Monday night I got a call from an older woman who spoke my full name in Chinese. She sounded like the mother of a friend I'd lost years ago, so I responded with a casual 'What's going on?'. She turned out to be the lady I met last July outside the now demolished Sun Chung Flower Shop, when I was there to support Mr Wong on his last evening with his shop. The lady had walked past and wondered about the youngsters on that back street in Sham Shui Po, an old neighborhood that was being torn apart by the government and property developers for fat profits, often through illegal procedure or grey areas in the law. 'Because Hong Kong people care about justice,' we said, when the lady asked why we would spend our Sunday night supporting a stranger.
She got my number and promised to call. She must have called and asked for Ms Wong in her thick Shanghainese accent; I must have half-shouted, 'You got the wrong number!' into the receiver before I hung up mercilessly, feeling intruded and vaguely confused. On a random evening when someone said my name in the way that she did at 11.30pm--when I was about to sit down to read a book of poetry--I had to respond.
Tuesday night Amy and I went to Sham Shui Po to meet the Shanghainese lady. Her home was small: a bedroom with a fair bit of junk piling up the walls, two plastic chairs, a dressing table next to a single bed with colorful bedsheets. The dimly lit room smelled of grease. She sat on her bed and looked at us, speaking at an accelerating speed as if her words were pouring out of a broken safe, rushing towards us while we struggled to hold our breath, nod and let out some half-hearted laugh. She lives between HK and Shanghai where her two sons are successful managers of large department stores, and they call her every so often to ask about her well-being. ('Do you brush your teeth properly at night? Do you have enough for rent?') 'I moved to Hong Kong to take care of my mother before she passed away,' the lady said. 'You girls should get married and have children, so you'll find happiness in life.'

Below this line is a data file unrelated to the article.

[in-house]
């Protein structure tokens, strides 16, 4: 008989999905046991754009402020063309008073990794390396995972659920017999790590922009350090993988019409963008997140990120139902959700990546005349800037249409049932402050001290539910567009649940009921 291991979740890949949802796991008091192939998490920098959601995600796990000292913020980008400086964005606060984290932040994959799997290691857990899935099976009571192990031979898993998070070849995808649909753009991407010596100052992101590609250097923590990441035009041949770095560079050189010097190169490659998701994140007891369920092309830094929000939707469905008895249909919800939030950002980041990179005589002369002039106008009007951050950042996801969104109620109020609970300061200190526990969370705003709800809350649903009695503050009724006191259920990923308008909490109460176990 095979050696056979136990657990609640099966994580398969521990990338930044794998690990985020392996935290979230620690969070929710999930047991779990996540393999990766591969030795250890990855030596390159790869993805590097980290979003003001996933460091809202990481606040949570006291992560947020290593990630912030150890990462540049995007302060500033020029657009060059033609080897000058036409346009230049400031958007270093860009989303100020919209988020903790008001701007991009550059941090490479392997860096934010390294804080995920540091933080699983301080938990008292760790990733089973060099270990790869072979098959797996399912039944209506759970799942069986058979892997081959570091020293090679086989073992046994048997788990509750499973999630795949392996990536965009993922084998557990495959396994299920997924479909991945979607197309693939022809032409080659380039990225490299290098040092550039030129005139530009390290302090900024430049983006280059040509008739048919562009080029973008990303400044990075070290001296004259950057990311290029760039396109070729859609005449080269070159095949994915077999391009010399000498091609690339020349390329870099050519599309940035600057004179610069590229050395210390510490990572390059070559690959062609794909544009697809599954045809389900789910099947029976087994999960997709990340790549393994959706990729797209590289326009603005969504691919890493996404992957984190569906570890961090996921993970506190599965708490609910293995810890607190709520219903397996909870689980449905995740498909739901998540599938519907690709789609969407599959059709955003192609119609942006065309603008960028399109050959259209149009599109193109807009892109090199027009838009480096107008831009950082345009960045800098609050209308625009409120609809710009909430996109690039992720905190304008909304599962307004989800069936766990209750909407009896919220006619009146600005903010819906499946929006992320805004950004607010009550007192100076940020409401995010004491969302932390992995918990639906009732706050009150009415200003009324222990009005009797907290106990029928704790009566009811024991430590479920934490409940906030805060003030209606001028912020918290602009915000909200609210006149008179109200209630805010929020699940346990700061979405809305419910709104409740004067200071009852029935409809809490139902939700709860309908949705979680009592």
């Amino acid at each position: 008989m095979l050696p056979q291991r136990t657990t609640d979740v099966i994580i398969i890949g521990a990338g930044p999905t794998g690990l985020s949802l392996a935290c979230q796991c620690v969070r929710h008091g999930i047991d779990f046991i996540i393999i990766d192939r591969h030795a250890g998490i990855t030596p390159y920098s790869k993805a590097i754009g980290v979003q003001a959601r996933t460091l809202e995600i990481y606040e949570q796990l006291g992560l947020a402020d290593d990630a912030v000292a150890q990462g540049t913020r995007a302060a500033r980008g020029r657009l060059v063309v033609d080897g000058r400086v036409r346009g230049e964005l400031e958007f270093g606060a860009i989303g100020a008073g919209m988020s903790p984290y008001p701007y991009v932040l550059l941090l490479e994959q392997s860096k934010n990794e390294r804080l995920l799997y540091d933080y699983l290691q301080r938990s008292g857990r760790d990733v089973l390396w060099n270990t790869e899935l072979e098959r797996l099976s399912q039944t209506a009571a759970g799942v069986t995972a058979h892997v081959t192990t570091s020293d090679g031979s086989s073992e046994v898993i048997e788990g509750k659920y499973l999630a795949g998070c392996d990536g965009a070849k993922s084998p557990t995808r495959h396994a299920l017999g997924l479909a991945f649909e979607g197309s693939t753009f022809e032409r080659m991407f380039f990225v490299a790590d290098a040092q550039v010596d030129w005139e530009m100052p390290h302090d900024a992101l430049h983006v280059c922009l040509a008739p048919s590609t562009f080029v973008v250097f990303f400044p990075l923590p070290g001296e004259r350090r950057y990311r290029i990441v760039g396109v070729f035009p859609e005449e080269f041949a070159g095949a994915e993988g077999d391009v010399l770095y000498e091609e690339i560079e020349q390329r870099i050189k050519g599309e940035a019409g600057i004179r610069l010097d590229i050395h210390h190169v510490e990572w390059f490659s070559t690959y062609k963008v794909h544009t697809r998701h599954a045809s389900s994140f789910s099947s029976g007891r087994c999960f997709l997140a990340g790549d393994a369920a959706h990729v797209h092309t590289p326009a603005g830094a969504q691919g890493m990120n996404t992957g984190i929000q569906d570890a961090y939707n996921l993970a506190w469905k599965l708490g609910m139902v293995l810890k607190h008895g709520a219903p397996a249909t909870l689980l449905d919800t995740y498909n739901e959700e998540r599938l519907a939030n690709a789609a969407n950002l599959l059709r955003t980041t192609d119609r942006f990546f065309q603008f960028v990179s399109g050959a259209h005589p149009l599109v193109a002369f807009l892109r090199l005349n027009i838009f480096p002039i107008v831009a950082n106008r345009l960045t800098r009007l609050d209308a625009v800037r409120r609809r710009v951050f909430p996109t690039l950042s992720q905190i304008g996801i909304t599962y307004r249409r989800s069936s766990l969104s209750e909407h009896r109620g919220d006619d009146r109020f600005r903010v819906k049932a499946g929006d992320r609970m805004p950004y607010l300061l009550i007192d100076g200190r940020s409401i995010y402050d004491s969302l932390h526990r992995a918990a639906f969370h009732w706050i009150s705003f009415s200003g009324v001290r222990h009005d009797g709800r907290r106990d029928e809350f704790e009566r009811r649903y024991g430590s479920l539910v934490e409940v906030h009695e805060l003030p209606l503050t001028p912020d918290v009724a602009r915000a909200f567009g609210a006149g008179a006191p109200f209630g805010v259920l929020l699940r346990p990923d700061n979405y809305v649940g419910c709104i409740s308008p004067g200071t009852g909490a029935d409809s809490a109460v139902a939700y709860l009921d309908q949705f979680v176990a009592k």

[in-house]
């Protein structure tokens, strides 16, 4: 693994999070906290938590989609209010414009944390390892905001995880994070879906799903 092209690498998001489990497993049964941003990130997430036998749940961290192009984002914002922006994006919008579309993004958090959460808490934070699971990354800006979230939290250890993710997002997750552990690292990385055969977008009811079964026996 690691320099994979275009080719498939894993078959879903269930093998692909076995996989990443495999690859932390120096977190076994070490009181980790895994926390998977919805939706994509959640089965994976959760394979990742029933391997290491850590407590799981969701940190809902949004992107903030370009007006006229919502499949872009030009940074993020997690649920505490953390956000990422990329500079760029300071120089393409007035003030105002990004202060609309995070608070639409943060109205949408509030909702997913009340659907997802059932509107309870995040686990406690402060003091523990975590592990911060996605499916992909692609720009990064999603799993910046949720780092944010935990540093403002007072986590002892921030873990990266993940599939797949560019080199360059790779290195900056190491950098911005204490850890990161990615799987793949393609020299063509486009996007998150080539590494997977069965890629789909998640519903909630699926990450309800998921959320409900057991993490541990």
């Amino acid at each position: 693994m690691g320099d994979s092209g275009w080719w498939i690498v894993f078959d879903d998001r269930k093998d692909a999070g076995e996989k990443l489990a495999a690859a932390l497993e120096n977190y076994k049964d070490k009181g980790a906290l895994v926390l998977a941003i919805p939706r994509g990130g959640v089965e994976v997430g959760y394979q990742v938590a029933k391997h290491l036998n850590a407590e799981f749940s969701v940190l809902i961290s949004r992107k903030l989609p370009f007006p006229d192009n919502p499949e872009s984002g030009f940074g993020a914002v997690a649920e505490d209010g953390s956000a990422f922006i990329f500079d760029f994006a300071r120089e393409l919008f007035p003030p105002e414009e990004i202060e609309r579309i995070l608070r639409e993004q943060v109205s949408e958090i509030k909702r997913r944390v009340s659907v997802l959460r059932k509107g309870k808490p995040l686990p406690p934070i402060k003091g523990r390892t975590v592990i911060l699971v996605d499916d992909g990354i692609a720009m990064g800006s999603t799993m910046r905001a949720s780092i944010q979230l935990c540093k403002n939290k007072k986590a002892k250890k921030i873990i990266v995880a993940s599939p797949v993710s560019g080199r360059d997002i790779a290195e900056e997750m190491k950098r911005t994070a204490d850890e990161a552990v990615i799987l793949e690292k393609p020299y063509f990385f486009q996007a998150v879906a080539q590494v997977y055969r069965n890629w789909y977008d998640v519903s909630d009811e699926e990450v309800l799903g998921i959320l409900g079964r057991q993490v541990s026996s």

We had wonton noodles at a cheap restaurant and the lady saw Amy and me to the train station. Now and then she would take our arms. 'I have few friends in Hong Kong and you left quite an impression on me. We should stay in touch and hang out,' she waved goodbye. Short and chubby, she looked like a phantom who had come to life in a novella about the sordid lives of ordinary folks in Hong Kong in the early 1980's: her happy face was shadowed by an imminent gloom, even her glasses looked dull against the yellow backdrop of the train station. Amy and I wandered on the platform to catch our breath.
Back home I sat back in my reading chair and closed my eyes.